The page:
Helping Your Child Succeed Previous item Adoption Dissolution

Helping Your Child Succeed

To be known and understood is to feel safe. For those who are emotionally healthy and have not suffered trauma, the thought processes of a child who has attachment disorder can be very confusing. Understanding your child and what causes him to think or react the way he does is crucial; he will never be able to trust until he is understood.

For the most part, the core feelings of children who have experienced early trauma, including abandonment are scared and sad. To adapt and survive, these children learned early to turn those scared and sad feelings into mad. Because other feelings lie underneath, which the child may not even be aware of, or has never felt safe enough to share, their mad is acted out in inappropriate ways. Learning to get to your child’s core feelings as well as the ability for him to learn to express them appropriately, are key to a successful relationship.

EDUCATING YOU AND YOUR FAMILY

Parenting a child with attachment problems is extremely stressful. These children triangulate by pitting one parent against the other. They may even act sexually towards one or both parents, due to their abusive past. If these problems are not dealt with they can destroy your marriage and family. For your family to begin to heal, the parents need to present a united front. Unfortunately, many people have no idea how living with a child who has reactive attachment disorder impacts the siblings. Often the biological children have opened their hearts to the idea of having a new sister or brother only to end up feeling like the child is destroying their lives. To make matters worse, these children can be superficially charming, causing outsiders to have a distorted view of the family dynamics. Others insist that this child is misunderstood or mistreated, which leaves the family feeling frustrated and alone. Families can become defensive, and feel alienated from their friends and extended family. In-home services are designed to teach the siblings techniques for coping with the child who has attachment problems. We also can meet with the extended family to help them gain an understanding of why the child needs to be parented differently.

SUPPORT AT SCHOOL

Addressing concerns at your child’s school can feel completely overwhelming. When a family already has so much difficulty at home, school issues can threaten to push you over the edge. Principals, teachers, and other school staff have been trained to look for signs of abuse and neglect with their students. A child with attachment problems can seek out attention in unhealthy ways, sometimes making false allegations about their parents and even persuading school officials that they have been abused. These children spend much of their time keeping teachers and parents at odds with each other rather than working together. This is a manipulative tactic which serves many different purposes for the child. First, he is receiving both negative and positive attention from two parties, which in turn makes him feel powerful. Second, the situation helps to keep the primary care giver (usually the mother) at a distance, because she becomes too angry to want to bond. Third, the time spent dealing with the problem takes all focus off his schoolwork, so he is not held accountable for fulfilling his educational requirements.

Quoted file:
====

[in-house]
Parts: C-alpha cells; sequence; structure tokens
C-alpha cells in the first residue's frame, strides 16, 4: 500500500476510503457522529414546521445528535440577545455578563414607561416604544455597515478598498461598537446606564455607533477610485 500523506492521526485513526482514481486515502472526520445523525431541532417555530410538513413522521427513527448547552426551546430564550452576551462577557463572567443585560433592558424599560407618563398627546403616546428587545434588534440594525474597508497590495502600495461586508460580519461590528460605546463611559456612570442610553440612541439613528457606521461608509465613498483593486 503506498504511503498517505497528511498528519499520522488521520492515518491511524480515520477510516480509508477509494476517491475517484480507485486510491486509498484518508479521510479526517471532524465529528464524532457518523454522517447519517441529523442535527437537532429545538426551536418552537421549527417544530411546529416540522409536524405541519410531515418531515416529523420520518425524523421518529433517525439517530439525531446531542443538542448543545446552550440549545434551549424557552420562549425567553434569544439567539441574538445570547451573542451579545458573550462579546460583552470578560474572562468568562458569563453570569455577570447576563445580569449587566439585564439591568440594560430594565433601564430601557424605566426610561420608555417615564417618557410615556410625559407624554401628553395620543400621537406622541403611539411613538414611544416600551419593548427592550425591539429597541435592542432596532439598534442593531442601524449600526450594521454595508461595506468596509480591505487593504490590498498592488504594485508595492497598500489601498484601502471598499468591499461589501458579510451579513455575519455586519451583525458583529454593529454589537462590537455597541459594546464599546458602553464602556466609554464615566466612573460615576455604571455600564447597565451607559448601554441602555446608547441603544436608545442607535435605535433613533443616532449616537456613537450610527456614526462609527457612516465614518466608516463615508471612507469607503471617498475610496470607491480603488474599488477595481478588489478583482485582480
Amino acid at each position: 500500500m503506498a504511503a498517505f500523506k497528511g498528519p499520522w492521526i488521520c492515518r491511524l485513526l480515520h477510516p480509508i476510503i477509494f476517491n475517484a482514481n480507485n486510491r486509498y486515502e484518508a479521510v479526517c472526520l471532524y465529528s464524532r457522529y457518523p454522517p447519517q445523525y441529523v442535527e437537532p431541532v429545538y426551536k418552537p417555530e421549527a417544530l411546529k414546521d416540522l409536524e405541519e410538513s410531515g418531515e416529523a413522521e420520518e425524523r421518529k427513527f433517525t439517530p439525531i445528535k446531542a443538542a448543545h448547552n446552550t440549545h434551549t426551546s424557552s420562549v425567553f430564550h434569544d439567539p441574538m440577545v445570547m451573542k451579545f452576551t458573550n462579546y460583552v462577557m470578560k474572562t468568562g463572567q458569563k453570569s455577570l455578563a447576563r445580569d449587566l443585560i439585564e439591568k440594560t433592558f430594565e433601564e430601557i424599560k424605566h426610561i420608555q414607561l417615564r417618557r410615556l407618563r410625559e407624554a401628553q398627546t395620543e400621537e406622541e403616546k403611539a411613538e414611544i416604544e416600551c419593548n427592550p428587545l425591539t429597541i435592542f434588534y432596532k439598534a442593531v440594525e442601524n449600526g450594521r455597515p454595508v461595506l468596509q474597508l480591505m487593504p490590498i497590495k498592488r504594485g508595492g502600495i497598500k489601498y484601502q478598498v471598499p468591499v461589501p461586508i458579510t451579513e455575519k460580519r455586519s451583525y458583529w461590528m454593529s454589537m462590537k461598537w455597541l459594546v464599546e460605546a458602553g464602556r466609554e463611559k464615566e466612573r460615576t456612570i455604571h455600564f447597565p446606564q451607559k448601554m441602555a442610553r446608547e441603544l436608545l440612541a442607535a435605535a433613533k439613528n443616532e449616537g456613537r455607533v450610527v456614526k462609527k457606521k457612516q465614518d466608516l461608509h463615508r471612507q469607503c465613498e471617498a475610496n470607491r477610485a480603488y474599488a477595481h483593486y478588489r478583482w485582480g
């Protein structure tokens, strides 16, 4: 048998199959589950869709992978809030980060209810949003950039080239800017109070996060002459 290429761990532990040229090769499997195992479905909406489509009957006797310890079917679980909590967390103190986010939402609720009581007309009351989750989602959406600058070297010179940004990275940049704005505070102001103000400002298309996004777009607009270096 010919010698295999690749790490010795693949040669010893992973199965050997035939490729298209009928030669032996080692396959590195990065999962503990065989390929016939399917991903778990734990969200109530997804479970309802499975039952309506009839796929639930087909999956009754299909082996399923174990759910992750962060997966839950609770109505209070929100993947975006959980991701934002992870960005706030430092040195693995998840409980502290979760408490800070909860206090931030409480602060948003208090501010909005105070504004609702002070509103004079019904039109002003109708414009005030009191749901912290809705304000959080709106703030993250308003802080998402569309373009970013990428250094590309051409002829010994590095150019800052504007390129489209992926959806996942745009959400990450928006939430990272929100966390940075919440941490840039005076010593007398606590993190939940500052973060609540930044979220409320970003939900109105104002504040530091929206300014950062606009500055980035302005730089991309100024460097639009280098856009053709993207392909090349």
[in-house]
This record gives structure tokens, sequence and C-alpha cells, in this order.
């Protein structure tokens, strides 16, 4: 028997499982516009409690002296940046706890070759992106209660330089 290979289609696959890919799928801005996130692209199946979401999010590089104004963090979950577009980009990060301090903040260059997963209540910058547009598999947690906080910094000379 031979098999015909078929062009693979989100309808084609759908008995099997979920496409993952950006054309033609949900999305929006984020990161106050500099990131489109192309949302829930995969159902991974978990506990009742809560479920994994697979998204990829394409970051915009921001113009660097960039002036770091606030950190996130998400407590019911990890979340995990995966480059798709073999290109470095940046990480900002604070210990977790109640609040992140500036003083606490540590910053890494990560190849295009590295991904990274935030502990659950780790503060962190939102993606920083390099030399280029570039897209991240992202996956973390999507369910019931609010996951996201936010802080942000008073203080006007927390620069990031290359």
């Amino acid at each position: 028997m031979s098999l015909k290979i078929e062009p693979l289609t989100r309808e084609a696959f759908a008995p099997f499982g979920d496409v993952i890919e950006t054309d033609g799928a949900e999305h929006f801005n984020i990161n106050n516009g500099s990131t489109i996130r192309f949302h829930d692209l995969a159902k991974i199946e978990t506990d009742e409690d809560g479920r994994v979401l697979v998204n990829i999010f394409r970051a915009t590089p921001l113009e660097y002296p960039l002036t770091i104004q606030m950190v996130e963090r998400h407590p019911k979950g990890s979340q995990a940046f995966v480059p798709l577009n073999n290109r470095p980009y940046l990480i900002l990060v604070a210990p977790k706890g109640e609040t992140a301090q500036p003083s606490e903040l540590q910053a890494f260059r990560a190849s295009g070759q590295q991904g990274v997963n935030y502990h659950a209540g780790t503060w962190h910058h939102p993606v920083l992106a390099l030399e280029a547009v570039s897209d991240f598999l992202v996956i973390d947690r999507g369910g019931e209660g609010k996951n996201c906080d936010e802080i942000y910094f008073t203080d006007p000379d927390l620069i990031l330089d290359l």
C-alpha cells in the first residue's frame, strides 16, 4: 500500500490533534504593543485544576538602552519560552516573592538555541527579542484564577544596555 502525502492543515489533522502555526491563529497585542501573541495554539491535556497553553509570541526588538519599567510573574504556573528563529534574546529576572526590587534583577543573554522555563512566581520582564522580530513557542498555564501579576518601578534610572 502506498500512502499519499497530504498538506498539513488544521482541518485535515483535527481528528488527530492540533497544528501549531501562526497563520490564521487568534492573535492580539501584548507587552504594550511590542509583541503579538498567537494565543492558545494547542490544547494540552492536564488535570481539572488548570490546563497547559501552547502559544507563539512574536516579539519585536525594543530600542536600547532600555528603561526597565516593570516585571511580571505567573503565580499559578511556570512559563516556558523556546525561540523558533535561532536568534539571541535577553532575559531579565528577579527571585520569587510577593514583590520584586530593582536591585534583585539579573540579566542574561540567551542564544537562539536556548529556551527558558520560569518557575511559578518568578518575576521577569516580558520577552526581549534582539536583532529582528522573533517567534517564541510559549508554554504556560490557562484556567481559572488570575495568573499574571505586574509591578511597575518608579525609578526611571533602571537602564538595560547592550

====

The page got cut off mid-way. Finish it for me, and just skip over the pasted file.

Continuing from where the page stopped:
Teachers, principals, and school staff need to have a clear understanding of how children with attachment challenges function. Gaining a clear understanding of what the family is going through will help school employees be supportive during these stressful times. Helping educate those who are involved with your child is a must. Children with these issues need to see parents and teachers working together so the child cannot triangulate. We can attend school meetings to enlighten your child’s teachers and school staff, helping everyone involved gain a greater understanding of your child. We provide strategies and techniques that can be implemented in the classroom so that he can feel safe, accepted, and understood. Within this environment, your child will have a greater chance of flourishing and succeeding. He can learn to trust a teacher who understands him. This will enable teacher and student to have a more successful school year.

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